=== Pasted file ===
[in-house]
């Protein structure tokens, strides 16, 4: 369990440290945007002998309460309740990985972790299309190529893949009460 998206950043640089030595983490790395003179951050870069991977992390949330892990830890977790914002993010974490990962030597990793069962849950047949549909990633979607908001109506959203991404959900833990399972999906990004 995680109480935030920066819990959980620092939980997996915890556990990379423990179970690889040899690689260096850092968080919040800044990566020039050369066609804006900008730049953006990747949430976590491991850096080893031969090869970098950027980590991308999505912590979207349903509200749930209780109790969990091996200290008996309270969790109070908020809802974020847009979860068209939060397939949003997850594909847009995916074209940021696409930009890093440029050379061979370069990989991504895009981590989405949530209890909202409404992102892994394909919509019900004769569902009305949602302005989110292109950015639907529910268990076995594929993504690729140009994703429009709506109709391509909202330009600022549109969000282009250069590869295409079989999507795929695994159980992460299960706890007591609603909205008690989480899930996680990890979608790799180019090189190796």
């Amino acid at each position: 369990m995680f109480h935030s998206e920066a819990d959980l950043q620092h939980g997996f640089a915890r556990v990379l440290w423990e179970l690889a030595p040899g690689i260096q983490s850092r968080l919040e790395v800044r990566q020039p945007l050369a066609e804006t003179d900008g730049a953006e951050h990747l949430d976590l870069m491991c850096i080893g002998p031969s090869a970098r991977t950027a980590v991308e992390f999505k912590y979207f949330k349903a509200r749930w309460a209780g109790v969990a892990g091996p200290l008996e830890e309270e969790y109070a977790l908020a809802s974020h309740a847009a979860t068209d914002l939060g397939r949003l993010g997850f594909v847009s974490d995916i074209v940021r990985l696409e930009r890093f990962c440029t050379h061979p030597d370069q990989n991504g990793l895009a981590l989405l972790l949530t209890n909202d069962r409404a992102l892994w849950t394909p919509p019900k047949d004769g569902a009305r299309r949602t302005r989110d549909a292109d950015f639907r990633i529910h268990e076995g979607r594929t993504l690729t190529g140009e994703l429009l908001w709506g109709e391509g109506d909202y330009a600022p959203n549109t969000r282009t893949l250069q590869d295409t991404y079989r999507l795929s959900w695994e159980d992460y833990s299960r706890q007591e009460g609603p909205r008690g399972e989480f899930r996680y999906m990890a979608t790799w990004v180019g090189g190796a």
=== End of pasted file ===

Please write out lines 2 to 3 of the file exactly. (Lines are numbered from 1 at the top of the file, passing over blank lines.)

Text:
């Protein structure tokens, strides 16, 4: 369990440290945007002998309460309740990985972790299309190529893949009460 998206950043640089030595983490790395003179951050870069991977992390949330892990830890977790914002993010974490990962030597990793069962849950047949549909990633979607908001109506959203991404959900833990399972999906990004 995680109480935030920066819990959980620092939980997996915890556990990379423990179970690889040899690689260096850092968080919040800044990566020039050369066609804006900008730049953006990747949430976590491991850096080893031969090869970098950027980590991308999505912590979207349903509200749930209780109790969990091996200290008996309270969790109070908020809802974020847009979860068209939060397939949003997850594909847009995916074209940021696409930009890093440029050379061979370069990989991504895009981590989405949530209890909202409404992102892994394909919509019900004769569902009305949602302005989110292109950015639907529910268990076995594929993504690729140009994703429009709506109709391509909202330009600022549109969000282009250069590869295409079989999507795929695994159980992460299960706890007591609603909205008690989480899930996680990890979608790799180019090189190796």
């Amino acid at each position: 369990m995680f109480h935030s998206e920066a819990d959980l950043q620092h939980g997996f640089a915890r556990v990379l440290w423990e179970l690889a030595p040899g690689i260096q983490s850092r968080l919040e790395v800044r990566q020039p945007l050369a066609e804006t003179d900008g730049a953006e951050h990747l949430d976590l870069m491991c850096i080893g002998p031969s090869a970098r991977t950027a980590v991308e992390f999505k912590y979207f949330k349903a509200r749930w309460a209780g109790v969990a892990g091996p200290l008996e830890e309270e969790y109070a977790l908020a809802s974020h309740a847009a979860t068209d914002l939060g397939r949003l993010g997850f594909v847009s974490d995916i074209v940021r990985l696409e930009r890093f990962c440029t050379h061979p030597d370069q990989n991504g990793l895009a981590l989405l972790l949530t209890n909202d069962r409404a992102l892994w849950t394909p919509p019900k047949d004769g569902a009305r299309r949602t302005r989110d549909a292109d950015f639907r990633i529910h268990e076995g979607r594929t993504l690729t190529g140009e994703l429009l908001w709506g109709e391509g109506d909202y330009a600022p959203n549109t969000r282009t893949l250069q590869d295409t991404y079989r999507l795929s959900w695994e159980d992460y833990s299960r706890q007591e009460g609603p909205r008690g399972e989480f899930r996680y999906m990890a979608t790799w990004v180019g090189g190796a």